Farmers intrigued by hemp’s potential | Southern Idaho Agriculture News

BUHL — Farmers had mixed reactions during the first Idaho hemp producers meeting on Friday. 

Although many people are interested in growing the new crop, there were concerns about the number of steps the Idaho State Department of Agriculture requires to get a license. 

“I know you may want to beat up on the state of Idaho, but take it up further,” said Morgan Tweet, co-founder of Montana-based company IND Hemp. “It’s the USDA that really has these strenuous rules.”

More than 70 people attended the meeting on Friday, held at 1,000 Springs Mill in Buhl. 

Speakers included local farmer Tim Cornie, Idaho State Department of Agriculture representative Casey Monn and Hempitecture Founder Mattie Mead.

Tweet and Ben Brimlow, IND Hemp agronomist, spoke about how their business has grown since the 2018 Farm Bill removed hemp from the controlled substances list.

IND Hemp takes the raw hemp grain, cleans it and processes it into usable commodities like hemp seed oil and hemp hearts. 

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“I tell people what we work with is the Thomas Jefferson hemp, there is the Bob Marley hemp out there, that has its place, but we are Thomas Jefferson hemp,” Brimlow said to laughter. 

Hemp has a stigma because of its connection to marijuana. The plants are both part of the same species, however, hemp contains less THC. 

Idaho State Police Specialist Rick Stouse said legislatures have decided hemp is a legitimate crop, such as soybeans and potatoes, and that’s how law enforcement will treat it.

“Everyone thinks ‘Some high schooler is going to come into my field and roll up a joint,’ that’s not going to happen,” Tweet said. 

She encouraged farmers in attendance to be advocates for the new crop and dispel misconceptions. Part of her work involves speaking with legislators and policymakers to change how the crop is managed. 

“If you’re growing a fiber crop, and you don’t even have a flower to harvest, why are you having to be regulated and managed the same as crops that are growing the flower?” she said. 

Industrial hemp is grown for its fiber and seeds. THC, the psychoactive compound in cannabis is found in the flower, not the seeds or stalks, she said. 

Industrial hemp fiber can be used for a wide variety of products including textiles, clothing, building materials and paper. Hemp seeds are rich in protein, fiber, and healthy fatty acids including omega-3s and omega-6s, said Cornie, who is the co-owner of 1,000 Springs Mill. 

“We have been lobbying for three years to get where we are today,” Cornie said. 

His company makes organic, non-GMO foods and he is eager to add hemp products to the list. He already applied for his growers’ license with the Idaho State Department of Agriculture.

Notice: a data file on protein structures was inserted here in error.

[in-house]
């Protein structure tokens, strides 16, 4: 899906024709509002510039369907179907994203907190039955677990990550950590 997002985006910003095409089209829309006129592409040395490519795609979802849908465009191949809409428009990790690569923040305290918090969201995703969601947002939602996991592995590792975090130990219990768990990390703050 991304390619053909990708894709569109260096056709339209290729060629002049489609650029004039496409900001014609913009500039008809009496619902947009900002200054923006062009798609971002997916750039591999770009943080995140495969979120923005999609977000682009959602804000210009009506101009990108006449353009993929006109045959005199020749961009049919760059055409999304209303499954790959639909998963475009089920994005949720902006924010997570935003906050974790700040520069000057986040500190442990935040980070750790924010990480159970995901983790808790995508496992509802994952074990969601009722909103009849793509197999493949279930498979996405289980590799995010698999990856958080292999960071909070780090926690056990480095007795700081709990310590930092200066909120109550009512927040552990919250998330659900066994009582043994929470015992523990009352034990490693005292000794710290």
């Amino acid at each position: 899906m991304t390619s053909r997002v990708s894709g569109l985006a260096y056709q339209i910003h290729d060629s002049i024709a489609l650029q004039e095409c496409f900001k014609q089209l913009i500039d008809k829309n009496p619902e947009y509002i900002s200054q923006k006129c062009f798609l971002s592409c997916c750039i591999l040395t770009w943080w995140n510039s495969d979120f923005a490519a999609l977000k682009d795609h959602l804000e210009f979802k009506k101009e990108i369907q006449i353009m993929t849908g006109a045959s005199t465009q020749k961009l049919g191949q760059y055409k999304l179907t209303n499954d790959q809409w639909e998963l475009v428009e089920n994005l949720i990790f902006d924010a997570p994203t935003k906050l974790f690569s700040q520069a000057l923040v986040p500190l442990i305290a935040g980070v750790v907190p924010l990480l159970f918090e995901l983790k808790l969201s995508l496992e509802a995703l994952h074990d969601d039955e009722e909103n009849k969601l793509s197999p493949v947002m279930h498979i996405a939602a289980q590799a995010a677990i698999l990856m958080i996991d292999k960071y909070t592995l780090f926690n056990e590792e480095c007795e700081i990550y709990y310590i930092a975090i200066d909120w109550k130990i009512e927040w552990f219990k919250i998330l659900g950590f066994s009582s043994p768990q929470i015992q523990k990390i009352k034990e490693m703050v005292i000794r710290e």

He doesn’t believe that the rules should dissuade anyone from growing the crop.

“We are no different than any other state,” he said. 

To get a license or handling license, applicants need to submit a background check, along with maps, and information about their farm or handling facility. 

Individuals are ineligible to receive a license if the applicant is under 18 or if they have been convicted of a felony relating to a controlled substance in the past 10 years. A full list of eligibility rules can be found on the Idaho Department of Agriculture website under the State Hemp Plan document.

Casey Monn, Idaho State Department of Agriculture ag bureau chief for the Bureau of Food Safety, Hemp and Hops, said there are a few common errors the department is noticing on applications. 

Incomplete maps, background checks done out of the state, not listing growing locations or incorrect GPS coordinates, are all reasons why an application could be denied, he said. 

The application is $100, for both producers and handlers. The annual license costs $500 for growers and $1,000 for handlers. 

Handlers, who will be able to process industrial hemp into commodities or products, are the limiting factor in terms of growth, Tweet said. 

“Hemp has had a little bit of a slow start here in the U.S. because there are very few facilities who can do that first processing step,” she said. “There are a lot of people interested in growing it, a lot of people interested in consuming it and using it, but there’s not a lot of people converting it from a raw material to a usable ingredient.”

Hempitecture is one of the businesses that wants to use processed hemp to create HempWool, a thermal insulation. The company is building a manufacturing center in Jerome that should be completed sometime this year. 

Mead, the company’s founder and CEO, said HempWool is safe to touch, sustainable and 92% plant-based. It also captures carbon dioxide, making it more environmentally friendly than other alternatives.

Tweet said there was one thing she hoped everyone learned on Friday.

“The one take-home you get out of here today, for those of you who are new to industrial hemp, is the fear and maybe the stereotype you came in here with today is gone.”

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